Objective: The aim of this study was to examine the effects of raloxifene compared with those of placebo on verbal memory, mental processing speed, depression, anxiety, and quality of life.
Methods: A randomized, double-blind, placebo-controlled trial of 213 healthy women 70 years or older was conducted between July 2003 and January 2008 at the University Medical Centre Utrecht, the Netherlands. Participants were randomly assigned to receive raloxifene (60 mg) or placebo daily for 12 months. Measurements were taken at baseline and after 3, 6, and 12 months. The change in scores from baseline was calculated. The main outcome measures were direct and delayed verbal memory (Groningen 15 Words test), mental processing speed (Trails B test), mood/depression (Geriatric Depression Scale), anxiety (State-Trait Anxiety Inventory 1 and 2), and quality of life (Women's Health Questionnaire and EuroQol-5 dimensional questionnaire).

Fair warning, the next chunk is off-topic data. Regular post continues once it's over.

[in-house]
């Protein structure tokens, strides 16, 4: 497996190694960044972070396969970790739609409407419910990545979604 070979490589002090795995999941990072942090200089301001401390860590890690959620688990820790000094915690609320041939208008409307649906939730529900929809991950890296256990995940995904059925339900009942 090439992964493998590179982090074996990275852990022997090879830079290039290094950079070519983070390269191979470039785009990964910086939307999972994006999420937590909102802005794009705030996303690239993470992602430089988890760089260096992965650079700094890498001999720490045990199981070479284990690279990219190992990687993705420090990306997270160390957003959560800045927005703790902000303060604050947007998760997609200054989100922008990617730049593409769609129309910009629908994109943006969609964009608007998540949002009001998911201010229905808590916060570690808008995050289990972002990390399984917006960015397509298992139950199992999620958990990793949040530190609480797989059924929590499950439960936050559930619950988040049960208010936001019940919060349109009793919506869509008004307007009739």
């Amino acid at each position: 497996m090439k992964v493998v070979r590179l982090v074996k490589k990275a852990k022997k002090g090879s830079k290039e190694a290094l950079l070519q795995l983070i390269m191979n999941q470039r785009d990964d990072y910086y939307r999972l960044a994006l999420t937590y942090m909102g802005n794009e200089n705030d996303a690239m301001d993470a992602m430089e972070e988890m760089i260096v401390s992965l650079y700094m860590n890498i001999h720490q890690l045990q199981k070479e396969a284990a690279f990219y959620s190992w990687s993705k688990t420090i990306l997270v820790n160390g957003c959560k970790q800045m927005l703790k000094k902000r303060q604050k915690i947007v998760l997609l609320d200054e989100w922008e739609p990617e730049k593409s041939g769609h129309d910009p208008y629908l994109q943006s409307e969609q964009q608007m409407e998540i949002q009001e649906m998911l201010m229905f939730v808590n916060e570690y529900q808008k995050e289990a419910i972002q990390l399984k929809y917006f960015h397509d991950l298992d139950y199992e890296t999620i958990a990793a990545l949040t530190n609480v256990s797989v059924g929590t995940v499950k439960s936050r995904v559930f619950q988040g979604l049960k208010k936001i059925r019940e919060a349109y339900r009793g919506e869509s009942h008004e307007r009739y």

Results: Direct verbal memory improved significantly with raloxifene compared with placebo: the women receiving raloxifene repeated more words in the words A + B test than did the women receiving placebo (P = 0.025). At 12 months, the change from baseline was 16 words in the raloxifene group and 10 words in the placebo group. In the words A test, direct repetition was also significantly better among women receiving raloxifene than among women receiving placebo (P = 0.023), with the change from baseline in the number of words repeated being nine words in the raloxifene group and six words in the placebo group at 12 months.
Conclusions: In postmenopausal women, raloxifene gave significantly improved verbal memory when compared with placebo.